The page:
Social Coherence and Social Acceptance should be guaranteed all along the journey towards a net-zero industry
These were the key messages shared by industriAll when discussing the deep decarbonisation of heavy industry with other trade unions from across the globe in a Roundtable co-organised by the Just Transition Center, ITUC, LO Sweden and industriAll Europe in Stockholm on 27 and 28 August.
Speakers included Matilda Axelsson from the VUB who presented the conclusions of two reports – Industrial Value Chain and Industrial Transformation 2050 – that have been widely debated by stakeholders in Brussels and Faustine Delasalle from the Energy Transition Commission who presented its Mission Possible report. The reports give valuable input to the public debate around deep decarbonisation and how it can be achieved and were the basis for two days of discussions with trade unions, but also representatives from the steel and cement industry that were chosen as reference sectors for the debate. However, while the reports draw a very comprehensive picture of technological, financial and policy solutions, the social dimension and how to achieve a Just Transition is an entire field that remains vague in the public debate.
While technically possible, the deep decarbonisation of energy intensive industries is accompanied by concerns for the trade unions. From a European perspective deep decarbonisation offers an opportunity for a long-term future to energy-intensive sectors in Europe and globally. However, it raises some questions on how to lead by example and avoid that production moves to other world regions with less stringent regulations and how to keep today's industrial regions intact. Deep decarbonisation means the need to access abundant and cheap clean energy resources while so far, energy-intensive sectors are concentrated in regions with access to cheap fossil fuels. This shift risks leaving entire regions behind if they fail to attract the necessary investments in clean energy and re-conversion of existing industrial assets. In Europe, a large share of employment in energy-intensive industry is in regions with a lower GDP and potentially less capacity to master the transition. Massive investments are needed in order to clean manufacturing processes, but they should not be made at the expense of employment conditions and wages.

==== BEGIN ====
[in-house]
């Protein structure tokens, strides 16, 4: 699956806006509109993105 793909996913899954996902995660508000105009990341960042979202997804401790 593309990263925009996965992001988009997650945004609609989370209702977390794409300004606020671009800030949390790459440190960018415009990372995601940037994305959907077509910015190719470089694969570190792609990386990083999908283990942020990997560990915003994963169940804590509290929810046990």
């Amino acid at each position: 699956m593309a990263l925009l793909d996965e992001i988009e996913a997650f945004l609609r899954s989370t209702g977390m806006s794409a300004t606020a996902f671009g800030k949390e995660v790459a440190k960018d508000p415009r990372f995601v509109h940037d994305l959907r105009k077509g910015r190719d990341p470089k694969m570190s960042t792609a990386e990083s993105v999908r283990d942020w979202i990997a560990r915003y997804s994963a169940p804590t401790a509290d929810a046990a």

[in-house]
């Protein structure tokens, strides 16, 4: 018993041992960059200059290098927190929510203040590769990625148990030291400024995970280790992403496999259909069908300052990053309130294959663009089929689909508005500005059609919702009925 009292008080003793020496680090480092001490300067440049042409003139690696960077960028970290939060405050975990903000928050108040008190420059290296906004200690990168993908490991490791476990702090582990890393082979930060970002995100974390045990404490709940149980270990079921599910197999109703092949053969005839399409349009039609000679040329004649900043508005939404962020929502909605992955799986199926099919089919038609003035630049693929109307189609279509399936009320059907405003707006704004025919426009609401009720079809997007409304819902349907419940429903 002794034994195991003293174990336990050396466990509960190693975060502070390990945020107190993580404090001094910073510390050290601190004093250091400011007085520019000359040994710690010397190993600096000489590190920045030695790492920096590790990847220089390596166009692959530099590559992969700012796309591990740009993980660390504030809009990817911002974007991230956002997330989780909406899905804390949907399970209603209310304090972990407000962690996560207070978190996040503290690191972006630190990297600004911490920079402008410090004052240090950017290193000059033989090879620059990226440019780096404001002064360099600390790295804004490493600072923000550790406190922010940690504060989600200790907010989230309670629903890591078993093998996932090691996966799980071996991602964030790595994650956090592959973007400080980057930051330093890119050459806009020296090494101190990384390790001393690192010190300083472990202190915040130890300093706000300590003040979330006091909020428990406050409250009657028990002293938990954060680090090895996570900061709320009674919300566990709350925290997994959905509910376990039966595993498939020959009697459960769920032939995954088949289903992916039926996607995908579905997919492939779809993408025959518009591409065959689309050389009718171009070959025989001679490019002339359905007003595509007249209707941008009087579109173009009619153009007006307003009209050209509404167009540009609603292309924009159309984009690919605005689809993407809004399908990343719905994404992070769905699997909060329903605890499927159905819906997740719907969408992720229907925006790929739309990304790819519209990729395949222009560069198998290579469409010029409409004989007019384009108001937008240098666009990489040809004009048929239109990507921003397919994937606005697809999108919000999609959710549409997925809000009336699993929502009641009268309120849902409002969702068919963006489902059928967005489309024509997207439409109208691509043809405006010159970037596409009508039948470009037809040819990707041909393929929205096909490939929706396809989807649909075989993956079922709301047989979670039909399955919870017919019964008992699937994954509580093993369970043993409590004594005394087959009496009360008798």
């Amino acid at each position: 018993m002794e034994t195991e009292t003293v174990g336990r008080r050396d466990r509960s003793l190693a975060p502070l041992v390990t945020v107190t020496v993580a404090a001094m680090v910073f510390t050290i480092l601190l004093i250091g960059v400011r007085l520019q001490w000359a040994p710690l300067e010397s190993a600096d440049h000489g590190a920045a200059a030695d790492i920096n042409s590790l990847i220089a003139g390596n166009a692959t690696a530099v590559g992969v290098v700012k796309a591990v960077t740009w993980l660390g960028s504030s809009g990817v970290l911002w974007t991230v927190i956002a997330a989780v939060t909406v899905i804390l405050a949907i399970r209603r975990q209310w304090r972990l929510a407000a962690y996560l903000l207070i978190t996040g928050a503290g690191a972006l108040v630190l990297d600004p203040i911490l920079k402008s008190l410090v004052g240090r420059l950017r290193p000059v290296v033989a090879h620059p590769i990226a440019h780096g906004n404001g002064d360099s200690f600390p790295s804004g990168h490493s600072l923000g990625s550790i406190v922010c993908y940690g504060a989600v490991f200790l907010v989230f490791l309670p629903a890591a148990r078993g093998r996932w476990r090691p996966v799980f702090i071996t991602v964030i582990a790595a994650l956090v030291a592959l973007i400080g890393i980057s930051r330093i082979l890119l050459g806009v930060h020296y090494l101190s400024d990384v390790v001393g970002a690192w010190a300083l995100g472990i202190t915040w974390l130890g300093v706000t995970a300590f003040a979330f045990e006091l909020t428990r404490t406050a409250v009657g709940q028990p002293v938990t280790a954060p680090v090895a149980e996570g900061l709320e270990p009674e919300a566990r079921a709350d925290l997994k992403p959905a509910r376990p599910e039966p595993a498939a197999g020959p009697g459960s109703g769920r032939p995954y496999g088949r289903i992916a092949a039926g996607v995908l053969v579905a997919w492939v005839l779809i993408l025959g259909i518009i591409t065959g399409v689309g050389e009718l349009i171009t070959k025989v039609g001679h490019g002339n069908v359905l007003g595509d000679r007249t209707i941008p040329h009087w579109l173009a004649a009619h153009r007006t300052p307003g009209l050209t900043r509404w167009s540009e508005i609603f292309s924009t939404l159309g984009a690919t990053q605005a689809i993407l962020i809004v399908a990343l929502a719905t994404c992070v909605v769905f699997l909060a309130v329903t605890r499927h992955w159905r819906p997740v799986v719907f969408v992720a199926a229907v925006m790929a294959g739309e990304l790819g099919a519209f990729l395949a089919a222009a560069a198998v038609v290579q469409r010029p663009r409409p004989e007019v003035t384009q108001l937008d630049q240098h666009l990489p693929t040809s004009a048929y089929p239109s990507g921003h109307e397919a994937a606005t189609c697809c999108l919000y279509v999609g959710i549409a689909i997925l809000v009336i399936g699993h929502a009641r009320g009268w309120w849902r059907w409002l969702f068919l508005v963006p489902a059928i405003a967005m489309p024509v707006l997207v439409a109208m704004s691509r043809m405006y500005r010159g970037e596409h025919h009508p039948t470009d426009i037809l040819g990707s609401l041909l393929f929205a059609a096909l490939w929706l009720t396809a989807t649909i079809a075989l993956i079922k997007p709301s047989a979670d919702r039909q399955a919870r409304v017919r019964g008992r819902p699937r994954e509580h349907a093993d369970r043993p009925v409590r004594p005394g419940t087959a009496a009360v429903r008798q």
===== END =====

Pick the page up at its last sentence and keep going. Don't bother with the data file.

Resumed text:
Moreover, workers in the sectors today must be taken care of and their re- and upskilling must be provided to allow for their internal and external mobility and employability. Yet, if considering the regional perspective, not only do we have to take care of every individual worker affected, but it is also our responsibility to guarantee a future to his or her children in the industrial regions. When looking at the global perspective we have to insist that European social and environmental standards are being respected globally and demand that products have been manufactured within an environmentally and socially responsible system.
The roundtable's participants were very much delighted with the high-level support and contributions made by Stefan Löfven, Prime Minister of Sweden and member of IF Metall, a member organisation of industriAll Europe, and Ibrahim Baylan, the Swedish Minister for Enterprise.
The purpose of the roundtable is to steer the debate inside trade unions on how to ensure that the social dimension is duly taken into account in global, regional and national decarbonisation strategies striving towards a Just Transition.
IndustriAll is currently involved discussing the challenges and opportunities together with the DG GROW and other stakeholders from the industry, member states and NGOs, and developing concrete policy recommendations to be taken up by the incoming European Commission.
“The deep decarbonisation of energy intensive industries is a process of “creative destruction” that will create winners and losers”, said Luc Triangle, General Secretary of industriAll Europe. ”We should guarantee a new future for those whose job might be at risk. Social coherence and social acceptance should be guaranteed all along the journey towards a net-zero industry.”